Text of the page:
carotenoides, aceite de tomate, calidad, subproducto industrial, valorización
Objective: To valorize an industrial tomato byproduct from Northwest Mexico,
based on the evaluation of its physicochemical, microbiological, and nutritional
quality and it´ s potential as a functional ingredient to obtain a carotenoids rich oil.
Design / methodology / approach: Tomato by-product was collected from the
food industry and oven-dried. The fresh and dry tomato by-product quality was
evaluated through physicochemical, microbiological, proximal composition, dietary
fiber, and minerals analysis. HPLC carotenoids analysis was performed from
Soxhlet n-hexane extracted oil and dry-byproduct.
Results: The by-product showed 81 and 9.7% of humidity; 0.26 and 0.53% meq of
citric acid for titratable acidity in fresh and dried, respectively, and 4.74 ° Brix in
fresh. Their color got paler due to the drying process, turning less red. The aerobic
mesophylls, total coliforms, fungi and yeasts microbiological analysis in a fresh by-
product (170, <10, <10 CFU / g-1, respectively) and dried (180, <10, ?95 CFU / g-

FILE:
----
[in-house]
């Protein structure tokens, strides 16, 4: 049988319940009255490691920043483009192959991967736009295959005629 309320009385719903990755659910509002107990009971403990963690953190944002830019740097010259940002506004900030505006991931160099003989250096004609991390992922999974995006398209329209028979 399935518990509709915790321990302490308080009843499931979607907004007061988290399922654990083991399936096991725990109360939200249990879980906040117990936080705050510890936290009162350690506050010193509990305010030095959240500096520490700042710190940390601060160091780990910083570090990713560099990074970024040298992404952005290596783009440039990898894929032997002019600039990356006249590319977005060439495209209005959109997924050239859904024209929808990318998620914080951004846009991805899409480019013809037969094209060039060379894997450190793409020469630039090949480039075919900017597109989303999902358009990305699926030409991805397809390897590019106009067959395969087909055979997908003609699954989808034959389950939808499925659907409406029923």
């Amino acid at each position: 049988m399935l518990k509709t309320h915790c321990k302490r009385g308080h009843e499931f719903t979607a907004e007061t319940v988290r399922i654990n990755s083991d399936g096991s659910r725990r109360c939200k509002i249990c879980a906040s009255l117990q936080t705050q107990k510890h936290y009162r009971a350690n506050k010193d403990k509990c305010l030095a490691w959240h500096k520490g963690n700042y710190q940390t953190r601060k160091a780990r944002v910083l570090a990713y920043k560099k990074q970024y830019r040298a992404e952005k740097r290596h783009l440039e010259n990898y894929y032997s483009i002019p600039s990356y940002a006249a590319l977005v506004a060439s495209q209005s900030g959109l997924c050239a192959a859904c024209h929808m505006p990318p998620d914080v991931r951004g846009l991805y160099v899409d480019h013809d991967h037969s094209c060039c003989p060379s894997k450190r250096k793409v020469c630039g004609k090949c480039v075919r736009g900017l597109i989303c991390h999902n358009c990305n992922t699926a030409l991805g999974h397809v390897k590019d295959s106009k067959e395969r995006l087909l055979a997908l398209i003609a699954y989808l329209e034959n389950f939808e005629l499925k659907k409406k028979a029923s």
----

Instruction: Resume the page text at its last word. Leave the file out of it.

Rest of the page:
1, respectively), proved their acceptable microbiological safety. Their dietary
insoluble (52%) and soluble (9%) fiber stands out, protein (14%), lipids (9.09%)
content, as well as Mn> Zn> Fe> Cu, and K> P> Ca> Mg > Na. The carotenoids rich oil was 13 times more concentrated in lycopene (4.98 mg g-1) and twice ?-
carotene (0.48 mg g-1) content compared to the dry by-product from which it
comes (0.38 mg g-1 and 0.22 mg g-1, respectively).
Limitations on study / implications: Great efforts were required to dry high
amounts of the tomato industrial by-product.
Findings / Conclusion: The tomato industrial by-product from Northwest Mexico
possesses suitable physicochemical, microbiological, and nutritional quality to be
used as a functional ingredient to generate new products, for example, a